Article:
LindeCo., N.Y. City, has job open-
ings for MS and BS in Mech. and Chem,
Engrg, Project work in Cryogenic Engrg
at Buffalo. Also Mech. and Met, Engr.
or Engrg. Physicists.
Howell Electric Motor, Howell, Mich.,
has opening for Elec. Engineer. BS in
Elsec. Engrg. Prefer someone wh, has
had exp. in motor design work. Ex,
will compensate for lack of degree. Age;
Armstrong Cork Co., Lancaster, Pa.,
has openings for the following: Non
Tech. Sales, Advertising, Promotion ail
Public Relations Man, Doctorate Ohem£,
ist, Chem. Engrs., and Ind. Engrg. .4
Northern Oakland Girl Scout Councit,
Pontiac, Mich., has a staff vacancy for
a District Director. Part of job is to
direct a camp. Age: over 24. Immediate
University of Buffalo, Buffalo, .ar
announces the following positions: D-
rector of Housing and Food service,
Residence Hall person to assist the Di-
rector, Auditor, and Director of Coun-
seling Services.
Navy Dept. announces its Jan,, 1959,
Civilian Job Opportunities, for Prof.
Admin., and Cler. Personnel.
Fairchild Astrionlcs Division, N. Y,
City, of Fairchild Engine and Airplane
Corp., has the following positionsavail-
able: Advanced Design Engr., Senior
Electronics Engr., Senior Electrical
Engr., Dynamic Analysis Section Beaa,
Complete listing of duties and requre-
ments on file \at the Bureau of Ap-
Dow Chemical Co., Midland, Mich., is
looking for a graduate Metallurgist,
Age: 25-35. Prefer some exp. in the ligh
metals field.
Stewart-Warner Corp., Chicago, Ill.,
has position available for a recent Law
School Graduate who has achieved a
high standing in his class. Current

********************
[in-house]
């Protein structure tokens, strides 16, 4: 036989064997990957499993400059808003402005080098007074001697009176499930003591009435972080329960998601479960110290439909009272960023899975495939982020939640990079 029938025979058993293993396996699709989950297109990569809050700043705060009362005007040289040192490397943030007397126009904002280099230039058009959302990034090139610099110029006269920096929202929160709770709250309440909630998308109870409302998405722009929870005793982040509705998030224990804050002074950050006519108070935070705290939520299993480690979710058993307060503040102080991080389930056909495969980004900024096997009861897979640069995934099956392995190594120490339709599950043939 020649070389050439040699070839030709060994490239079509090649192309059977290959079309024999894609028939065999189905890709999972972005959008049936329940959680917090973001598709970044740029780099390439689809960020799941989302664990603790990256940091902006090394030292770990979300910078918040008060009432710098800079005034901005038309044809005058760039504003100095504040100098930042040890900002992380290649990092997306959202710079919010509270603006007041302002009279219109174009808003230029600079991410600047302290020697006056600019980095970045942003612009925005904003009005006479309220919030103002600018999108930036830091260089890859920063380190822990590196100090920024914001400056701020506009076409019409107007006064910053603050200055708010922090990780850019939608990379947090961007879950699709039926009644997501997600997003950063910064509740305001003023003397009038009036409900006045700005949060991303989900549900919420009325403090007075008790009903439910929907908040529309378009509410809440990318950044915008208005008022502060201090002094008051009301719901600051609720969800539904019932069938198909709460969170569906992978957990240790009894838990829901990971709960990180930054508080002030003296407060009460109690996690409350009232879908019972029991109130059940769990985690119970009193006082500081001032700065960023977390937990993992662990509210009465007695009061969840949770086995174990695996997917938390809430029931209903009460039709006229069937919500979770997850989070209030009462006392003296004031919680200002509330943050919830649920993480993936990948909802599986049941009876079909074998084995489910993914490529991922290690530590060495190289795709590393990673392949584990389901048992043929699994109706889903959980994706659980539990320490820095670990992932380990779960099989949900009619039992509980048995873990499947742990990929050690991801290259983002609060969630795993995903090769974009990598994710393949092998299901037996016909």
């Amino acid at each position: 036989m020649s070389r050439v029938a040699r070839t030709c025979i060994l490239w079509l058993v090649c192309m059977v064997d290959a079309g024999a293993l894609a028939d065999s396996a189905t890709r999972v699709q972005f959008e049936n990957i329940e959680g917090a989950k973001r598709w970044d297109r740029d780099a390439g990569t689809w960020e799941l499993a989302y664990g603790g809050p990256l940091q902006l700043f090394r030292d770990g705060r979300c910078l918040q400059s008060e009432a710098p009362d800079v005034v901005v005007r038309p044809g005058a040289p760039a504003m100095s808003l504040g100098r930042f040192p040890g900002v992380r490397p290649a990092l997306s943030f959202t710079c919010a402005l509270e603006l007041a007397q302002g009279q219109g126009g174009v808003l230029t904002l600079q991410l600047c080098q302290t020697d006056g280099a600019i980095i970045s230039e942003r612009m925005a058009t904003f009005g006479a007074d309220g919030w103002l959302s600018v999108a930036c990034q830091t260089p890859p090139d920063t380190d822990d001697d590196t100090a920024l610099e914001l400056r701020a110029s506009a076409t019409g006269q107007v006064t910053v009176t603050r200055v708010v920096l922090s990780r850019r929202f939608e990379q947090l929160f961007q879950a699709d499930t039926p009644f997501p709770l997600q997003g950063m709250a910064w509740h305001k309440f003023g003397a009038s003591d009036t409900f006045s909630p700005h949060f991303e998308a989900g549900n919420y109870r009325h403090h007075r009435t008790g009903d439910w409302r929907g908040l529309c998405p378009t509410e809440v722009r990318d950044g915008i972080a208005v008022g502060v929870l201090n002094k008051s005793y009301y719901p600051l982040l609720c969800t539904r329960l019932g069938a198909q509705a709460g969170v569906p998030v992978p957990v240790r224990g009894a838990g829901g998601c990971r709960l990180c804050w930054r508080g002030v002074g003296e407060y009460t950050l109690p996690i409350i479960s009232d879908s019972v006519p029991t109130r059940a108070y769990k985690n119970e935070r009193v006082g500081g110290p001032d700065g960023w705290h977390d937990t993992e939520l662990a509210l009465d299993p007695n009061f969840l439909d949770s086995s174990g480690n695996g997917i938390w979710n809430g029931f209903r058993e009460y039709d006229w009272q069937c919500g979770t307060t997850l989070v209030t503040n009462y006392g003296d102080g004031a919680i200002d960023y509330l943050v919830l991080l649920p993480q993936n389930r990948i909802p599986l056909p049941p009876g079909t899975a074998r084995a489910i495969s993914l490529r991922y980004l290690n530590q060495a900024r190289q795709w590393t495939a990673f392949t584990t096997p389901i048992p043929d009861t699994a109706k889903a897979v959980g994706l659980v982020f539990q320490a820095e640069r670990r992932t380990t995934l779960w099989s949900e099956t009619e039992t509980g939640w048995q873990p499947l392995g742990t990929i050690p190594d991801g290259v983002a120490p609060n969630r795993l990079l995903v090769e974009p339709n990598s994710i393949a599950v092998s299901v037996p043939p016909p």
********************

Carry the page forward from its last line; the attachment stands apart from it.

grad or alumni. Age: 22-28. Member of
the Ill. bar. Exp. in corporation law
helpful but not essential,
ThegKendall Co., Chicago, Ill., hs
openings available for the following:
Chemist or Chemical Engr., Research
Associatae, Research Worker, Drug
Sales Representative, and Hospital
Sales Representatives.
state of Michigan, Civil Service, an-
nounces an open competitive and pro-
motional exam for the following:
Highway Surveyors, Radio Technicians,
Written test March 7. Applications post.
marked by Jan. 28.
State of Connecticut, Civil service,
announces job opportunities for Senior
Engrg. Draftsmen, and Conservation
For further information conernig
any of the above positions, contact thb
Bureau of Appointmets, 4001 Adrln.,
Ext. 3371.


Mikoyan Unbelievable

Castro Regime Under Double Fire

Associated Press Foreign News Analyst
S ANASTAS I. MIKOYAN pulling the collec-
tive American leg? The Soviet Communist
party is arguing violently against the very ideas
Anastas I. Mikoyan voices in his spectacular
tour of the United States.
To Americans, the Soviet Deputy Premier
pictures the Soviet Union as eager for coopera-
tion with the capitalist world.
For the benefit of world communists, Mos-
cow's most important theoretical journal blasts
the idea that there ever can be any compromise
with world capitalism.
The Kremlin's thinking is exposed in the
current issue of the magazine "Kommunist." A
long article makes a new and ferocious attack
upon Tito's Yugoslav Communists for daring
to hint that the Western system might one day
evolve into something with which world Com-
munism might live in peace.
THE ARTICLE is a resumption of Moscow's
crusade against what it calls revisionism,
Yugoslavia is warned there is only one way to
Communism--the Soviet way. Capitalism must
be- overthrown everywhere and succeeded by
dictatorship of the proletariat. It is wrong, says
"Kommunist," for a Red nation to collaborate
with capitalist countries and make apologies
for the capitalist system.
The article deplores what it calls Yugoslavia's
bgh Sirhnau & ilu

"increasing rapprochement and cooperation
with the capitalist camp." The proper path fo
countries of Communist, it says, is to march
forward "in a united front, on the basis of
friendship, cooperation and mutual assistance,
independently of the capitalist world and de-
spite it."
Intended only for Communist consumption,